Szafnauer calls for exception to budget cap to improve Alpine’s infrastructure.

Amidst a lackluster start to the season for the Enstone and Viry-based team, Alpine CEO Laurent Rossi recently singled out Szafnauer as the one to blame.

Speculation intensified when reports emerged of Rossi’s presence in Miami during the latest grand prix, fueling rumours of discussions about selling team shares to AutoNation, an American car retailer.

However, team boss Szafnauer, who joined Aston Martin in early 2022, asserts that the underlying issue lies not in financial resources but rather in the FIA regulations that restrict significant investments in infrastructure improvements.

“The others have better simulation tools than we do,” he told Auto Motor und Sport. “We usually need a little more time on track until we find the perfect setup.”

According to him, one area that requires immediate attention at Enstone is the outdated driver simulator facility.“Our current simulator is 15-20 years old,” he said. “It’s an old McLaren model.

“We ordered a new, modern simulator a month ago, but we’ll only get it in one and a half to two years. That’s just how long it takes for things to get built.”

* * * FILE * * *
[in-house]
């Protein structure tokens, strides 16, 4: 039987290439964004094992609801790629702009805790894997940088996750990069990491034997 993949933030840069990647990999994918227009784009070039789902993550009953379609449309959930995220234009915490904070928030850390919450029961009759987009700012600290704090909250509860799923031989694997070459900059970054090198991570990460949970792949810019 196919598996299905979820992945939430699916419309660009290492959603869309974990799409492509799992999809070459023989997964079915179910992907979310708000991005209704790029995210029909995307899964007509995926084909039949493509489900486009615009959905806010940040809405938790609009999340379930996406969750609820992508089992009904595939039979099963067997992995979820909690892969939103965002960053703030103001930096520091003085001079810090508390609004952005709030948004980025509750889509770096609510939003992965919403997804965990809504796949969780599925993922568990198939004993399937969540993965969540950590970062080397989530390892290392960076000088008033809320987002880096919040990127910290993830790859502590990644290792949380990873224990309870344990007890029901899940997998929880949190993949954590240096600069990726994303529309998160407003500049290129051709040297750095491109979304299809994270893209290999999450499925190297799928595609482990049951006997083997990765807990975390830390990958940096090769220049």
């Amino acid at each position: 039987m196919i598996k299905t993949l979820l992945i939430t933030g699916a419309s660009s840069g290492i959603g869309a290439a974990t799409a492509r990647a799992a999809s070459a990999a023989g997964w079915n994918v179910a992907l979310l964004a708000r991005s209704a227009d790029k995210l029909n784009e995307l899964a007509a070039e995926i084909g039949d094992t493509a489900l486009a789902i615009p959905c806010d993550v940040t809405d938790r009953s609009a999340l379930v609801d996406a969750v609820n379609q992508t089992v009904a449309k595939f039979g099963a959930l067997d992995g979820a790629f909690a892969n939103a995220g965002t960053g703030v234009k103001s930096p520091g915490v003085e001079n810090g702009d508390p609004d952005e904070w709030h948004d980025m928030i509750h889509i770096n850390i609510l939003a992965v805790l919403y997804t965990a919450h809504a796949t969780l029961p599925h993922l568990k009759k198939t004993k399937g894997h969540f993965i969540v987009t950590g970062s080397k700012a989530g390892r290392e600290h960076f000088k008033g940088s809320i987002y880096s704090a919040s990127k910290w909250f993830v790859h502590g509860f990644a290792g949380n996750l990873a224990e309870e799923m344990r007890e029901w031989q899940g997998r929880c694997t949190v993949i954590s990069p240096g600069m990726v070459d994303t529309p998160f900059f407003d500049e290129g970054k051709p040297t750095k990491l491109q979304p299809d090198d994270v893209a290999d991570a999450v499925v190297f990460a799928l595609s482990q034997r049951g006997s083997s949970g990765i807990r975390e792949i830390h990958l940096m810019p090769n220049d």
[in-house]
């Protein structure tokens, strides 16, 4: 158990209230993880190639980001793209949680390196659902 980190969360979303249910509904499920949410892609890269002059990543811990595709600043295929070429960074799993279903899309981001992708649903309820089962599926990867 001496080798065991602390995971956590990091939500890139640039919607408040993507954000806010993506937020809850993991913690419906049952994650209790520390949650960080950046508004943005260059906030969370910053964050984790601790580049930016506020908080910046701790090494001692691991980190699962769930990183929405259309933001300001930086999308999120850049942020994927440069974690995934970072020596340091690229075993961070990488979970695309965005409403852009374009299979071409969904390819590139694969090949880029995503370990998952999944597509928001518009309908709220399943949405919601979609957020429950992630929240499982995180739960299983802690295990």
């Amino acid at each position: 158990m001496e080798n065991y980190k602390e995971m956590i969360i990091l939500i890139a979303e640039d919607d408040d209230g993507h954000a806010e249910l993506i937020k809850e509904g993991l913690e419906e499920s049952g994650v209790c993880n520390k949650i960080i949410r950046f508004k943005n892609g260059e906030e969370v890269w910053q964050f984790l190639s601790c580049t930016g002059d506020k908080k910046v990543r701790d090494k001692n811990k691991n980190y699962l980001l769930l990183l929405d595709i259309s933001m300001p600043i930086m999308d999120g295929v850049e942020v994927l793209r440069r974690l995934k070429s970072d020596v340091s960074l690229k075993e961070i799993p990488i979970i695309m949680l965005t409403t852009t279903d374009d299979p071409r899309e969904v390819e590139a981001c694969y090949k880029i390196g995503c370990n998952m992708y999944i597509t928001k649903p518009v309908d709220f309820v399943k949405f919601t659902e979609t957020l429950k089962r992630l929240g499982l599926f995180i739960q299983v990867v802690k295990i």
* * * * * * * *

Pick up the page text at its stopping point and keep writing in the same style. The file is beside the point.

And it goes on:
Another pressing concern arises from the fact that teams striving to bridge the gap with the leading contenders are now constrained by the budget cap, limiting their spending capabilities.

“We have to talk to the FIA so that necessary investments do not fall under the budget cap,” said Szafnauer. “Otherwise you are trapped with your existing infrastructure.

“We have to build a new transmission test bench for 2026,” he added. “That leaves no room for other measures. Certain projects should be outside the budget cap, such as the Aston Martin wind tunnel, for which an exception was made.

“If that had been under the budget, it never would have happened.”

The 58-year-old further emphasized the importance of Alpine bolstering its personnel by recruiting talent from rival teams.

“But that takes time,” he said. “People who can help the team and make a difference usually have long-term contracts.

“Aston brought in a lot of people from Red Bull and Mercedes – not just Dan Fallows and Eric Blandin, who everyone is talking about now,” Szafnauer added. “Guess see who chose them back then?”

And so, despite CEO Rossi’s warnings, Szafnauer said the 100-race Alpine plan to get to the front of the grid remains on track despite the current setbacks.

“We still have 75 races left,” he said. “That’s about three and a half years. Our new infrastructure should be set up in this time, and then we’ll take the next steps,” he concluded.